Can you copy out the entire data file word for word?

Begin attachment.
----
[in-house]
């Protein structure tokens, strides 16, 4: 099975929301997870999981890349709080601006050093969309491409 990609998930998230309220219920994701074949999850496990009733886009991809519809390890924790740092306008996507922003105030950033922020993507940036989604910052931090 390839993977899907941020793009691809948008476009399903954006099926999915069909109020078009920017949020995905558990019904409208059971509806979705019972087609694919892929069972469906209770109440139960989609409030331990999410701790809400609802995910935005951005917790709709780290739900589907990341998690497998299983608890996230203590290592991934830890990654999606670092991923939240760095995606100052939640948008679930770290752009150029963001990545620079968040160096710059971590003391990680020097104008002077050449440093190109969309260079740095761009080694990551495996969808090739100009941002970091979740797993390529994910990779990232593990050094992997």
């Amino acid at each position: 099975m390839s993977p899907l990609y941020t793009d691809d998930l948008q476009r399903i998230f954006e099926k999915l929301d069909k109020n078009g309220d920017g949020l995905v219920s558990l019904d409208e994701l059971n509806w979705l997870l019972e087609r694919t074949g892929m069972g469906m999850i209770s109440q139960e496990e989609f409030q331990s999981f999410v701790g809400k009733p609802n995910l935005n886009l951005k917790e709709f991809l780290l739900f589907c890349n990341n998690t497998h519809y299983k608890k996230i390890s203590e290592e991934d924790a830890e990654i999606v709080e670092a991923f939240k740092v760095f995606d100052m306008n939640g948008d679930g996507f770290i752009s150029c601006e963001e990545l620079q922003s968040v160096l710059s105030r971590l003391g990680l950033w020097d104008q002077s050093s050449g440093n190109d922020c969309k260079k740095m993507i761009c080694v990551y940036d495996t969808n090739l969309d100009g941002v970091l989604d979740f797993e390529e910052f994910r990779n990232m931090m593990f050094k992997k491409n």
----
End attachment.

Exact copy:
[in-house]
């Protein structure tokens, strides 16, 4: 099975929301997870999981890349709080601006050093969309491409 990609998930998230309220219920994701074949999850496990009733886009991809519809390890924790740092306008996507922003105030950033922020993507940036989604910052931090 390839993977899907941020793009691809948008476009399903954006099926999915069909109020078009920017949020995905558990019904409208059971509806979705019972087609694919892929069972469906209770109440139960989609409030331990999410701790809400609802995910935005951005917790709709780290739900589907990341998690497998299983608890996230203590290592991934830890990654999606670092991923939240760095995606100052939640948008679930770290752009150029963001990545620079968040160096710059971590003391990680020097104008002077050449440093190109969309260079740095761009080694990551495996969808090739100009941002970091979740797993390529994910990779990232593990050094992997």
């Amino acid at each position: 099975m390839s993977p899907l990609y941020t793009d691809d998930l948008q476009r399903i998230f954006e099926k999915l929301d069909k109020n078009g309220d920017g949020l995905v219920s558990l019904d409208e994701l059971n509806w979705l997870l019972e087609r694919t074949g892929m069972g469906m999850i209770s109440q139960e496990e989609f409030q331990s999981f999410v701790g809400k009733p609802n995910l935005n886009l951005k917790e709709f991809l780290l739900f589907c890349n990341n998690t497998h519809y299983k608890k996230i390890s203590e290592e991934d924790a830890e990654i999606v709080e670092a991923f939240k740092v760095f995606d100052m306008n939640g948008d679930g996507f770290i752009s150029c601006e963001e990545l620079q922003s968040v160096l710059s105030r971590l003391g990680l950033w020097d104008q002077s050093s050449g440093n190109d922020c969309k260079k740095m993507i761009c080694v990551y940036d495996t969808n090739l969309d100009g941002v970091l989604d979740f797993e390529e910052f994910r990779n990232m931090m593990f050094k992997k491409n």